Written by Adam Pearson CMIOSH, DipNEBOSH, EnvDipNEBOSH
Completing the practical element of the NEBOSH Fire Certificate, FC2, can be quite daunting, especially if you’ve never completed a fire risk assessment before.
You’re probably aware by now that there is no one-way to undertake a fire risk assessment; it can differ quite a lot with regards to format, layout and wording. However, this is a NEBOSH assessment and as such it’s important to do it the NEBOSH way by demonstrating the knowledge you’ve attained through the other parts of your studies and your new abilities.
FC2 requires you to undertake a fire risk assessment in a chosen workplace by completing a number of forms. In particular, you need to concentrate on what may cause a fire to start, spread and impede the safe escape of persons.
This guide aims to give you some advice on how to complete your NEBOSH practical with confidence and help get you that distinction.
Before you start your assessment
The best advice I can give as a trainer and assessor on the NEBOSH Fire Certificate is to read the guidance and marking scheme before you start and make sure you follow it. It might sound simple, but you’d be surprised how many candidates fail by not doing just that. Your fire risk assessment may contain excellent detail and clear knowledge, but if it’s not written in the right forms or order you won’t get the marks. So put the right information on the correct form.
Your fire risk assessment should show logical progression, i.e. the forms should follow on from the observations highlighted in the observation sheets. It’s important to note that there are no marks available for completing the observation sheets. Rather, the NEBOSH assessor will be looking to see that the information included on your forms addresses the observations that you have made, so nothing new on your forms that’s not on your observation sheets.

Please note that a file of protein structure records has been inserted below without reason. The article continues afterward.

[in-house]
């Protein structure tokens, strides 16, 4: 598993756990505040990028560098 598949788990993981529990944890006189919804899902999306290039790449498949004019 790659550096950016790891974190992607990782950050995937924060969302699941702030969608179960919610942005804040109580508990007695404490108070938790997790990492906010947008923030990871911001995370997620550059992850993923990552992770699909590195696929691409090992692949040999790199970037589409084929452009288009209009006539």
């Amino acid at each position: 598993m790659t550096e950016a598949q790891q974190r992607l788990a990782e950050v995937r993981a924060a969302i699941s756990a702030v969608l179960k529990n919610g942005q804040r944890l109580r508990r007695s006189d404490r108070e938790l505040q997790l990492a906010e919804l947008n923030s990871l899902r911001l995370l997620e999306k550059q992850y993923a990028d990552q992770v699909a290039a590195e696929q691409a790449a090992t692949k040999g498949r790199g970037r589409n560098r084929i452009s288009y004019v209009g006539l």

Although your workplace won’t be visited by an assessor, it’s important that your observations and assessment are realistic. For example, it’s not likely that you’ll find a highly flammable chemical store at a cake shop.
We’ll now take a look at what you should include in each of the forms to complete your FC2 assessment and get you those all-important marks.
Identifying Hazards and Issues
Range of fire hazards (3 marks) and number of fire hazards identified (12 Marks) (form 1)
The first form (form 1) is looking for fire hazards, i.e. what will cause a fire to start. Therefore, you’re looking to put fuel, oxygen and ignition/heat sources in the form. In fact, if you make sure that you put some fuel, some oxygen and some ignition/heat sources then for that alone there are 3 marks available!
This form isn’t looking for fire spread and risk to people issues, so you don’t need to include anything about means of escape, fire doors or broken alarm sounders in here, that’s for form 2.
Although the guidance highlights exactly how many hazards NEBOSH is looking for on your forms, candidates will still fall short of the required amount. So make sure you have the requested amount to give yourself a much bigger chance of obtaining more or full marks.
Range of fire risk issues (fire spread/risk to persons) (15 Marks) (form 2)
Form 2 looks at issues relating to the risk of fire spread and risks to persons. Think about things such as excessive travel distances and perhaps the blocking of fire exits etc. It’s important that there is a broad range of issues to obtain full marks so please make sure you don’t just focus on one area of concern, mix it up a bit.
Identification of persons at risk (5 marks) (forms 1 and 2)
An easy 5 marks? Well, if you only identify that the persons at risk in the workplace are one other member of staff, then you’re not going to get many marks.
In my mind you must always ask yourself, what is NEBOSH looking for? At this point, they want to know that you understand a fire in a workplace can have far-reaching consequences and we must make sure we consider all possible people who may be affected. Think about venerable groups, visitors, contractors, general public etc. An easy 5 marks.